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Independence prepares to host two-day wrestling tournament
INDEPENDENCE - Independence has hosted an entertaining and competitive first weekend of the wrestling season.
As good as those tournaments have been, they will pale in comparison to what is planned and what it could produce in the future.
The Mustangs will host a bigger and even better Independence Invitational, starting a new two-day, 25-team event Friday with the conclusion Saturday. Some of the top teams in Classes 1A, 2A and 3A will wrestle in the individual tournament.
'We have a new gym,” said Independence Coach Michael Doyle, noting the new school is in its fourth year. 'We have a beautiful facility. We're trying to maximize our facility and get some good wrestling competition.”
The field consists of Alburnett, Algona, Cedar Rapids Prairie, Cedar Rapids Xavier, Chariton, Christian Brothers College (Mo.), Clarion-Goldfield, Clear Creek Amana, Columbus Community, Crestwood, Des Moines Roosevelt, Fort Dodge, Fort Madison, Linn-Mar, Lisbon, Maquoketa, Mediapolis, New Hampton, North Fayette, Osage, Pleasant Valley, Solon, South Tama, Waterloo East and the host Mustangs.
Alburnett and Lisbon are ranked first and second in Class 1A, while New Hampton and Solon are ranked in the top two spots in 2A. Fort Dodge is third in 3A and South Tama is rated eighth in 2A.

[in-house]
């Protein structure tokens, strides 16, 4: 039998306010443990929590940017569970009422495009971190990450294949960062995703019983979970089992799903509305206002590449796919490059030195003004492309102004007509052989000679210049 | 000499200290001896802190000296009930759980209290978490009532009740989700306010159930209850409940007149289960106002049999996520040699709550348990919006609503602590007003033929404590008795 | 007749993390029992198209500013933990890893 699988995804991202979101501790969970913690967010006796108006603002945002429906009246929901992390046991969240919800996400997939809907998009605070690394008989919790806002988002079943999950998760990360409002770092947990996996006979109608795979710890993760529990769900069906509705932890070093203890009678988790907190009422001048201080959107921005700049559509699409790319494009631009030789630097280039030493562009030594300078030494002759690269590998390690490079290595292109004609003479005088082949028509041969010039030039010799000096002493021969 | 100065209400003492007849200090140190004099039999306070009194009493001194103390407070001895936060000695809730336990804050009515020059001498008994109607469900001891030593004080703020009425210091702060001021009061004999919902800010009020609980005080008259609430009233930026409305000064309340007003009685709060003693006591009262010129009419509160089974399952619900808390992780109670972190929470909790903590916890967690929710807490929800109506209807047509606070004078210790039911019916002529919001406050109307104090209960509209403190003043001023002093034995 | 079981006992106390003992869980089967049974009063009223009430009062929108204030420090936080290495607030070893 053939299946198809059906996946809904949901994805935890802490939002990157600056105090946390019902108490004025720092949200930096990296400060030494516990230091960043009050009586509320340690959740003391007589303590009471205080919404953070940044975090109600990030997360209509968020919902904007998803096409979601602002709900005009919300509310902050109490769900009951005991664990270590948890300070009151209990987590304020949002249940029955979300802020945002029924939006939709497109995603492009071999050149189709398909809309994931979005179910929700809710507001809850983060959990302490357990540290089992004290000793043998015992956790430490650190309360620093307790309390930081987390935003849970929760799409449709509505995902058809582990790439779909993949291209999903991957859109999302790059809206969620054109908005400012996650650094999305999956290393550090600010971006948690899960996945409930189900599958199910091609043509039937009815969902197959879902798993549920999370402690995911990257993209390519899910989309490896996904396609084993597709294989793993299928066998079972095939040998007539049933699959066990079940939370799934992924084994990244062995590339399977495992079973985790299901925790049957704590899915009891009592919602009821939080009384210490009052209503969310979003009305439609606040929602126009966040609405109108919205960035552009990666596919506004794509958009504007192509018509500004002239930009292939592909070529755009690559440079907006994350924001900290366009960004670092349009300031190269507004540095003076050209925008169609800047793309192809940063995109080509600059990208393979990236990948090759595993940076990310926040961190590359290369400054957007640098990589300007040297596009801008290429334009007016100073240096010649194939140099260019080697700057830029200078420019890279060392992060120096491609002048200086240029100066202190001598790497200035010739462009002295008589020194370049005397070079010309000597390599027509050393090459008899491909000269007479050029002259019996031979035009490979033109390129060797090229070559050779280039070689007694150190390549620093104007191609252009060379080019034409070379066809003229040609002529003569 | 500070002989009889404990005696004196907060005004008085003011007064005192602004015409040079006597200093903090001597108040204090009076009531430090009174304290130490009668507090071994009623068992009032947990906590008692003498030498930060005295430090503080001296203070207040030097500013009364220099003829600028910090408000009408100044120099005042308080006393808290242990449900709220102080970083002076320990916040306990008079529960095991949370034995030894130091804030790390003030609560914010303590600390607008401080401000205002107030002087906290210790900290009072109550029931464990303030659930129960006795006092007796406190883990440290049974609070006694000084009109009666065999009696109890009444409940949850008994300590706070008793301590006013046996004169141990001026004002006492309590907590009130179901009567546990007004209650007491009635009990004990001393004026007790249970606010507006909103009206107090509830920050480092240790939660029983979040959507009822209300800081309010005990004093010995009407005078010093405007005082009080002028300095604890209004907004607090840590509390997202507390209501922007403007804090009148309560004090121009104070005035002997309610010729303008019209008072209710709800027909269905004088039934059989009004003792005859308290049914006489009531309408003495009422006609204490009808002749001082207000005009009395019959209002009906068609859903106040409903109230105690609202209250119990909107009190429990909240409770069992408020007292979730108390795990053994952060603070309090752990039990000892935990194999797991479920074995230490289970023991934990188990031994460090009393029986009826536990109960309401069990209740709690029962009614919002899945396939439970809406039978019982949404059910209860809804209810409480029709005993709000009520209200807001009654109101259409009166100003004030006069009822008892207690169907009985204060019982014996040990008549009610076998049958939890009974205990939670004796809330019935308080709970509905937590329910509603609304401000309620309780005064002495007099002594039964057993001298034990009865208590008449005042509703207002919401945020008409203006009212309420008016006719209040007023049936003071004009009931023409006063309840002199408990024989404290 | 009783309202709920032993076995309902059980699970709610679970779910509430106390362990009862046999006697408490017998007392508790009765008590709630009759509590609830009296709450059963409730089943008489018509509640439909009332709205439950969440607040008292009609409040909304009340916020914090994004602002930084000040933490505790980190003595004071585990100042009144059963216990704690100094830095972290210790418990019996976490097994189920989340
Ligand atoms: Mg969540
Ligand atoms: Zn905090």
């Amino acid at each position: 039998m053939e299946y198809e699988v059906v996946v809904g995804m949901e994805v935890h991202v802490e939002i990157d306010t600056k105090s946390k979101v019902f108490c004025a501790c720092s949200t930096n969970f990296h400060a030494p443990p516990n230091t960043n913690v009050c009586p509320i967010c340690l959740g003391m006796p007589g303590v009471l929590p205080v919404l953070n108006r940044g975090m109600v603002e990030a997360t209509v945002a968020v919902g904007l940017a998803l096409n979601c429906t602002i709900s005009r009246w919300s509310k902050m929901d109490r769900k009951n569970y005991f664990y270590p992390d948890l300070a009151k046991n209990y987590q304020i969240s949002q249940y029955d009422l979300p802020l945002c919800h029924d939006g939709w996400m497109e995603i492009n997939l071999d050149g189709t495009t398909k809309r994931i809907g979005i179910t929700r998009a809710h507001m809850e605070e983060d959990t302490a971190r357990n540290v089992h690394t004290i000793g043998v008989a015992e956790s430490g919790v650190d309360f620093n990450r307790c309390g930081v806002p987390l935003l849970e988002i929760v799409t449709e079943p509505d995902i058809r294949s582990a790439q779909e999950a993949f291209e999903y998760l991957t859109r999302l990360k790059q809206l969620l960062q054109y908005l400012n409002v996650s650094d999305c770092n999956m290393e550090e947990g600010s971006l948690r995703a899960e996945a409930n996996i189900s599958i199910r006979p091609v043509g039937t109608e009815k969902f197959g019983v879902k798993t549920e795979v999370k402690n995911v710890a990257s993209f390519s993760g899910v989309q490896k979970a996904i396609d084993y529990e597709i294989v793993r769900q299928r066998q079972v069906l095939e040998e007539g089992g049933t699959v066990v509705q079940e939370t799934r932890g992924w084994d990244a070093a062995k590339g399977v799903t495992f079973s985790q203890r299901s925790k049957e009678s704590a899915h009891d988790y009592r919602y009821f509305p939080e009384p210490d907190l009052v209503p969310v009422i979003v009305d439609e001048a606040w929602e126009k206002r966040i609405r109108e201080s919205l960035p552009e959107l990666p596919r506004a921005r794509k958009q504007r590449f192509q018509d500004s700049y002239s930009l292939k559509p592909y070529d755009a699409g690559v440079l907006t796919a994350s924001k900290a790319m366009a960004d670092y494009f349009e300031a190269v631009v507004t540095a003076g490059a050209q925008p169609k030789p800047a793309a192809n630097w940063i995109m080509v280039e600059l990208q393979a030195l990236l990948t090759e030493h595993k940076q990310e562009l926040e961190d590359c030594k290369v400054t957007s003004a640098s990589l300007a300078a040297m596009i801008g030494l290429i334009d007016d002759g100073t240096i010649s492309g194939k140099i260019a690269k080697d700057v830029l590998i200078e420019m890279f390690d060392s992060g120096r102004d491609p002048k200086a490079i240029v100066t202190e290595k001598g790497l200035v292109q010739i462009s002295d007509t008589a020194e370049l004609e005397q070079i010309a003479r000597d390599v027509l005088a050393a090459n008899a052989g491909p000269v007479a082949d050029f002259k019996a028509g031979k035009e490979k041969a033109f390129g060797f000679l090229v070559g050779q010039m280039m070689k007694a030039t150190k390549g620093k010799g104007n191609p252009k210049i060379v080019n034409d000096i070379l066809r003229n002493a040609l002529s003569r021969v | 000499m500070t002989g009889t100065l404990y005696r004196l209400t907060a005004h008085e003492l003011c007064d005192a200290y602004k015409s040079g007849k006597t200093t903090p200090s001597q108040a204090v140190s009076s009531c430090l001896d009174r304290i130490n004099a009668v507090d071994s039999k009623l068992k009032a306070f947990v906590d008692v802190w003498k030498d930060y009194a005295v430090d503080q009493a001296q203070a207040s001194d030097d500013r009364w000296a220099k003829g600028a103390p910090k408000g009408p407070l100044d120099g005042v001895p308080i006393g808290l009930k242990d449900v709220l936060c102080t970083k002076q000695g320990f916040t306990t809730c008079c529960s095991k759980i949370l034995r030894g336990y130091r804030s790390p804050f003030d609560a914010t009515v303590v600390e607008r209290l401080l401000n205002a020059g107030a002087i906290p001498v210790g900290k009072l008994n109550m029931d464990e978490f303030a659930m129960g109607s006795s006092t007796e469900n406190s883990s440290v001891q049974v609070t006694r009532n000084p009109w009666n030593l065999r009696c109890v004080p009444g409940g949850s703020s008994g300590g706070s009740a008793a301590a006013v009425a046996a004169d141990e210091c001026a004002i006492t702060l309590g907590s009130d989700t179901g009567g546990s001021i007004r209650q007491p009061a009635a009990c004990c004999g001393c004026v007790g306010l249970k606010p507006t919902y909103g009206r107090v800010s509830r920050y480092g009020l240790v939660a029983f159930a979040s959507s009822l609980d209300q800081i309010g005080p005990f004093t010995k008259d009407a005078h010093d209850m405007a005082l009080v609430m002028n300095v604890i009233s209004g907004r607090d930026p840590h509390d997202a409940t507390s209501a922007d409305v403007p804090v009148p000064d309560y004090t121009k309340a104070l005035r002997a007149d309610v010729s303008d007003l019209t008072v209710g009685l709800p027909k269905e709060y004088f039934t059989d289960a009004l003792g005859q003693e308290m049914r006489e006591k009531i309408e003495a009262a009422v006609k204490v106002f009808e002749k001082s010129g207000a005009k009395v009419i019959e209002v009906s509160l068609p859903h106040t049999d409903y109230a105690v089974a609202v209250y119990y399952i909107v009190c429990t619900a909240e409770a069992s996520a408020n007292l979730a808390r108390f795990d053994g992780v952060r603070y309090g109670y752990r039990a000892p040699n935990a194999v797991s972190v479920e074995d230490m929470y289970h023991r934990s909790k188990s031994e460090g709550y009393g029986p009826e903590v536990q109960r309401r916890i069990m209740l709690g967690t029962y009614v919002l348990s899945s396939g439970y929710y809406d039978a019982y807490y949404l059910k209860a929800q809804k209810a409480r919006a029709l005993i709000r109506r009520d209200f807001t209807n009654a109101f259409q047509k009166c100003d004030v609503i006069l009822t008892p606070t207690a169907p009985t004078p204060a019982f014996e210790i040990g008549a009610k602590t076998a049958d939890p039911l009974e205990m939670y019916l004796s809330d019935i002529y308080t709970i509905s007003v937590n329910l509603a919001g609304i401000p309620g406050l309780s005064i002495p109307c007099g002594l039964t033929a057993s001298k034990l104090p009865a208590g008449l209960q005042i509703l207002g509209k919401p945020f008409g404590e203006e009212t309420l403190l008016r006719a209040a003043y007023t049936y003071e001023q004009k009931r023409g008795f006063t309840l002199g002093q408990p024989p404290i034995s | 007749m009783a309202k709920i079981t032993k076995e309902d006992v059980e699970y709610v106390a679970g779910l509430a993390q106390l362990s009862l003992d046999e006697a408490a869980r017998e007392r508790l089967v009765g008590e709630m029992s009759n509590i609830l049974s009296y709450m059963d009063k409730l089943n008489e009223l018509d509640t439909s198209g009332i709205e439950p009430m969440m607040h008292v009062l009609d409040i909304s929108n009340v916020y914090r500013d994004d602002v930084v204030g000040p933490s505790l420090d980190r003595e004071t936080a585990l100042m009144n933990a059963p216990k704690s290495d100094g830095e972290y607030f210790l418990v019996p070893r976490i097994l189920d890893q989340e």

'I think they are taking steps to make it the premier event in the state,” Prairie Coach Kane Thompson said. 'Some of these brackets are going to be crazy.”
The tournament will be a 'scramble” format with round-robin competition Friday night, hoping to end about 10 p.m. He said some of those matches may spill over into Saturday before they pool and bracket the individuals based on the scramble results.
Six mats will be in the gymnasium with about 1,200 seats for spectators. Two more mats used for matches will be held in the 700-seat auditorium. A commons area with seating and a concession stand will have a video feed to follow action as well. Technology will connect the gym and auditorium as well.
'We're in year one,” Doyle said. 'It's hard to say how it's going to go.”
Wrestling is woven into Iowa's culture. The sport is a perfect match to the state's traditional blue-collar and agricultural history. The state that boasts the most celebrated state wrestling tournament, three high-profile NCAA Division I programs and an NCAA Division III and NAIA national power doesn't have a marquee multistate competition. Doyle said he hopes the tournament expands to 32 teams with 10 to 12 programs from states throughout the Midwest.
He already has received calls from programs interested in next year.
'It's already growing and it hasn't even started,” Doyle said. 'It could be good.”
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